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SUNY-Binghamton initiatives promote campus entrepreneurship


By David Schwartz
Published: November 11th, 2009

Binghamton University, State University of New York, is targeting entrepreneurship with a pair of initiatives. Entrepreneurship Across the Curriculum, modeled after the university’s successful Languages Across the Curriculum program, offers small stipends to faculty members who agree to provide an entrepreneurship component on a continuing basis in their classes. Faculty members will submit proposals to a committee comprised of their peers and of representatives from outside groups such as Catalysts for Intellectual Capital 2020 (CIC2020). The committee will decide which projects to fund. “Our role as sponsors is to get the ball rolling and leave decision-making to the committee,” says Eugene Krentsel, assistant vice president for technology transfer and innovation partnerships. “Every discipline has the opportunity to have a component of entrepreneurship added to a syllabus. If you are a sculptor, you may eventually open your own gallery. If you are pre-med, you may run your own clinic at some point.” Faculty members will be required to devote a set minimum of class hours to the entrepreneurship component, Krentsel says, adding that faculty members need only provide a “teaser” to their syllabi to pique the interest of students. The committee hopes to receive initial proposals for Entrepreneurship Across the Curriculum in December and to make funding decisions by January 2010, says Ken McLeod, a committee member and bioengineering professor. “You have to start small and let this grow,” he points out. “It’s not going to happen overnight.”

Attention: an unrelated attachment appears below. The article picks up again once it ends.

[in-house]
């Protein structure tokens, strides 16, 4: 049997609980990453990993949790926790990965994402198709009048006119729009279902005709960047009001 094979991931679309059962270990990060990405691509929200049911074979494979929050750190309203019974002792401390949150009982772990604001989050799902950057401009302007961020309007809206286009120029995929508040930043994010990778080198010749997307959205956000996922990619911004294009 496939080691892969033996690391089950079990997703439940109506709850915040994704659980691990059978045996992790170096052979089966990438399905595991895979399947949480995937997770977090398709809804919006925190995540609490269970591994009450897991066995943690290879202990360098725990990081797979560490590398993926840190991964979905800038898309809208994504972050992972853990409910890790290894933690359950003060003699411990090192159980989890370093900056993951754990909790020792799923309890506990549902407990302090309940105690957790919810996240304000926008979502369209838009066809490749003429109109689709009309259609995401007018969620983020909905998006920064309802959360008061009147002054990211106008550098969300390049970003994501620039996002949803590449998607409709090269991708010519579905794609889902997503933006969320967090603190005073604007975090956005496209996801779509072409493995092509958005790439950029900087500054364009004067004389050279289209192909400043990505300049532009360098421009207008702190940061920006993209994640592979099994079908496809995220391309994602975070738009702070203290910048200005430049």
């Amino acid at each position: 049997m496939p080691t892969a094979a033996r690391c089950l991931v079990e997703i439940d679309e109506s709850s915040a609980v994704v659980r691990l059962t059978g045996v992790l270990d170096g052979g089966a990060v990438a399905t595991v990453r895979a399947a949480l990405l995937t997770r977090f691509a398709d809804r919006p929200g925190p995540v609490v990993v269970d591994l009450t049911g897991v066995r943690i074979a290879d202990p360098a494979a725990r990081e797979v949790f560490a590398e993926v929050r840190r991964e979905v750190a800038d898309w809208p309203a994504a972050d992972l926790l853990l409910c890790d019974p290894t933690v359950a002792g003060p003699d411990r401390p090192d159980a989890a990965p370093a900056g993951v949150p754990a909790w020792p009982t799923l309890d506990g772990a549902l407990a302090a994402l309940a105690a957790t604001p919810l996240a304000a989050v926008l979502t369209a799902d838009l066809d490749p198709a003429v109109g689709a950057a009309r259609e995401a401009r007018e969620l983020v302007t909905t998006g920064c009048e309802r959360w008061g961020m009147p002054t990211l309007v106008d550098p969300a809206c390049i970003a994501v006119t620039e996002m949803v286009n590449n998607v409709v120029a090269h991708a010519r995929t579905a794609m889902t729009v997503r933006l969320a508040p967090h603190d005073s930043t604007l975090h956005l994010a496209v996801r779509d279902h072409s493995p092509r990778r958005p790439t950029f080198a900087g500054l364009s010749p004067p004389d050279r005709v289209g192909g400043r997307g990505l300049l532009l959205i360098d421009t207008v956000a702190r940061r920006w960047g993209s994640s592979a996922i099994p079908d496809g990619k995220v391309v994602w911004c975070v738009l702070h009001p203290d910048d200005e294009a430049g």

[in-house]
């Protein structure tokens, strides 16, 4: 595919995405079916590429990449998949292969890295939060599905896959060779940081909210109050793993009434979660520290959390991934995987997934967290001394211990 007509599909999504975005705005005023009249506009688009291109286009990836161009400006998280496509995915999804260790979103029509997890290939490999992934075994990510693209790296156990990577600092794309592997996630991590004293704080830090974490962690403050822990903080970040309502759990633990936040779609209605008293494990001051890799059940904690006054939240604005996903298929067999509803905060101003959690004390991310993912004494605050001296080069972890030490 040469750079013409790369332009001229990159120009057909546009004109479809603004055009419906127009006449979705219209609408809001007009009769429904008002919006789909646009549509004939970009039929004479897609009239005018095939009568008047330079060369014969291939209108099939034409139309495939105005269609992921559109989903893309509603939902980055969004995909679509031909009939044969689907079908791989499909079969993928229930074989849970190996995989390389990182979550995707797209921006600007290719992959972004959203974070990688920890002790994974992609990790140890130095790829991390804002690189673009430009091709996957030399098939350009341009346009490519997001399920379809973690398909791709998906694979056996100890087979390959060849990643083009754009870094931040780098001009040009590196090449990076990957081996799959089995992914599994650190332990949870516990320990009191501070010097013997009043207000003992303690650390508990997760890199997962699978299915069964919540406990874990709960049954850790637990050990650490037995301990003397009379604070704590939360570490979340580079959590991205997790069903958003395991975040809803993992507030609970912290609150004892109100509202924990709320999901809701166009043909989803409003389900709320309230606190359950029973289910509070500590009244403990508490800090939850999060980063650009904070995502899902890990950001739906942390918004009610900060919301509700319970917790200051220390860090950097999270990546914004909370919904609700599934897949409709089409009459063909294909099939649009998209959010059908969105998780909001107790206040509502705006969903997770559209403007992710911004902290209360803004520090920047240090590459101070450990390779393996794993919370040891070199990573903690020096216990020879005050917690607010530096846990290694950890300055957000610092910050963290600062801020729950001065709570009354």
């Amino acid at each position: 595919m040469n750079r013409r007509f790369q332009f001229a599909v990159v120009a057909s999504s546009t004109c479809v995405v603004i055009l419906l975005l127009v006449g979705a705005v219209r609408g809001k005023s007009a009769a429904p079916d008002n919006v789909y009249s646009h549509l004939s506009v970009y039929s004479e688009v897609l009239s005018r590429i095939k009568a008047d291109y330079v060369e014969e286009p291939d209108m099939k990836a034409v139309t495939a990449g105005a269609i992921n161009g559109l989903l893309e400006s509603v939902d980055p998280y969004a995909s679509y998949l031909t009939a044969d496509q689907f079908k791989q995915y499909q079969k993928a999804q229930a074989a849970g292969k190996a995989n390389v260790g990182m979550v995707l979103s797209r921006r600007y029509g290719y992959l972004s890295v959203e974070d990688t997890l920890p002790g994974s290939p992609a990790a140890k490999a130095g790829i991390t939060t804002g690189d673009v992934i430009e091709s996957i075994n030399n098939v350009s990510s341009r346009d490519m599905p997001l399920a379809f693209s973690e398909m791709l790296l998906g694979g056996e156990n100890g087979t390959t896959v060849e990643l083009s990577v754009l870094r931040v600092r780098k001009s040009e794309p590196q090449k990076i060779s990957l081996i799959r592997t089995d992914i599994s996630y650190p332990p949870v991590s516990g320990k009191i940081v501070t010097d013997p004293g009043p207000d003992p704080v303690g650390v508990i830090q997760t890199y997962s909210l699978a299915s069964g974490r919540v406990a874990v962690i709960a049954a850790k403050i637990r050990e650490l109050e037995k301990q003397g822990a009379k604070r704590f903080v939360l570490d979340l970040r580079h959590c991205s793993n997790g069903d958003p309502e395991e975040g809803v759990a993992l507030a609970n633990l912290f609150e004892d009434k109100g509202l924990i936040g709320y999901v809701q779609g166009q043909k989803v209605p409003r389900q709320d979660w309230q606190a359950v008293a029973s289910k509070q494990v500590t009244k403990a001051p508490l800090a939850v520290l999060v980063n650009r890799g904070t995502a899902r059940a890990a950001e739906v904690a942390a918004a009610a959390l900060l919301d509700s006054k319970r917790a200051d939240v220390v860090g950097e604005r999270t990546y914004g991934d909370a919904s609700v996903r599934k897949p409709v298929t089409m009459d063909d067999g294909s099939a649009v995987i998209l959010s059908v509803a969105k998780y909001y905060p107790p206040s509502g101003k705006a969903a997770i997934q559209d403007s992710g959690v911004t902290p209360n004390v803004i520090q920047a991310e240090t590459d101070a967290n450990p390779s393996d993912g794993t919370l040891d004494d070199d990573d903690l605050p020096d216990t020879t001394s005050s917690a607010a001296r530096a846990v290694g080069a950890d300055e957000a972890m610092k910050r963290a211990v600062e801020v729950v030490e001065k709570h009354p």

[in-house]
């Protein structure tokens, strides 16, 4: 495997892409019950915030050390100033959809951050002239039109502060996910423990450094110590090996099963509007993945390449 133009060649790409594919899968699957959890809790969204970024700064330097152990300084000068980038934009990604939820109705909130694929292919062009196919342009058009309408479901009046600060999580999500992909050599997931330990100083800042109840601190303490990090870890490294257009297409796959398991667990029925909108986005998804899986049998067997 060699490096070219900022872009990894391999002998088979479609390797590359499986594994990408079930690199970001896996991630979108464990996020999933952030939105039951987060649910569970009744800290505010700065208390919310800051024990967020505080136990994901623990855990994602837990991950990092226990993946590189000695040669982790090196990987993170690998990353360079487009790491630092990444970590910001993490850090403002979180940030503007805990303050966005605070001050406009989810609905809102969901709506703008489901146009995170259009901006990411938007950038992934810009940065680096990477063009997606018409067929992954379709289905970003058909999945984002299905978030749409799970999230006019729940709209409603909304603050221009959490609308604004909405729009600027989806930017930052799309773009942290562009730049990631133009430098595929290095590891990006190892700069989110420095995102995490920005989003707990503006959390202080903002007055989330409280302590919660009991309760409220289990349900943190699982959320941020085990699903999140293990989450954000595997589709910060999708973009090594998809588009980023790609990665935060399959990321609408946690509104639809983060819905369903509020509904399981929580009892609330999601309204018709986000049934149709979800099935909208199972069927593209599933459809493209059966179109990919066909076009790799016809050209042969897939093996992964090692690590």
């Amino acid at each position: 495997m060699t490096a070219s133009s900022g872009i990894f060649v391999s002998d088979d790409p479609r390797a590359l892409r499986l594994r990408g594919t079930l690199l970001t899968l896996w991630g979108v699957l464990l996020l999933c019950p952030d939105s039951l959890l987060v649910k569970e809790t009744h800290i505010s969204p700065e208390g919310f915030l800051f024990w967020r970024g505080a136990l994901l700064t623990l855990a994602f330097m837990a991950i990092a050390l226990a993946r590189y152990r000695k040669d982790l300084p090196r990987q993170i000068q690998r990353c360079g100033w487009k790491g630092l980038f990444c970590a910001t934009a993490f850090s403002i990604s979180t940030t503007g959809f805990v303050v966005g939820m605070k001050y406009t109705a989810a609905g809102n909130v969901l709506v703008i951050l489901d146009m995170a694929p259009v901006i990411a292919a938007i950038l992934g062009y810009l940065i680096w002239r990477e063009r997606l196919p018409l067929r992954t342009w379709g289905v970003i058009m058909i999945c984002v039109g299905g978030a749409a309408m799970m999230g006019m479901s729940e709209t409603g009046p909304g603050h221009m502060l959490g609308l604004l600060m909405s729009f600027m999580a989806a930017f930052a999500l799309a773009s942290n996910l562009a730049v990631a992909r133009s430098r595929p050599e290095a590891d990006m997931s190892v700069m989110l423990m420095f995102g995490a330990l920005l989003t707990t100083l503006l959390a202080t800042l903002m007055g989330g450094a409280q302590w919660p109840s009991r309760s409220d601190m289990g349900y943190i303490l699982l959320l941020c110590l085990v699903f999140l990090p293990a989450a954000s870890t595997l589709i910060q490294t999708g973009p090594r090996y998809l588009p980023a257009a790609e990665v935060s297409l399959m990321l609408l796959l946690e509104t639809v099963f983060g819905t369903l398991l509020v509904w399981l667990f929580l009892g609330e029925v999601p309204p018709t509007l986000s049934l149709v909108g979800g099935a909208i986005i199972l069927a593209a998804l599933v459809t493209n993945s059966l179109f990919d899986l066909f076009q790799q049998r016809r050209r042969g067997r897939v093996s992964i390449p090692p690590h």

The second entrepreneurship initiative is aimed at faculty members who are considering starting their own businesses. Zhihao Yang, chief technology officer and co-founder of NanoMas Technologies, will serve as special adviser for entrepreneurship. Launched in the Start-Up Suite of the university’s Innovative Technologies Complex, NanoMas represents one of Binghamton’s most successful ventures. Yang will draw on that success to offer hands-on help, encouragement, and information to faculty members seeking to proceed with a business plan.Yang, who has agreed to serve as the adviser for six months, will have his own office on the second floor of the Innovative Technologies Complex. “It’s great for us to have someone who can not only teach it, but say, ‘Hey, I’ve been there. I started one. Here’s what it took,'” Krentsel says.

Source: Binghamton University


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  • William Greener

    It’s really great to see a university getting creative in a space with such potential, but one that needs so much help. We’ve got to bring business management capabilities to the tech transfer arena to help new technologies make it to seed stage funding. Bravo to U. Binghamton.

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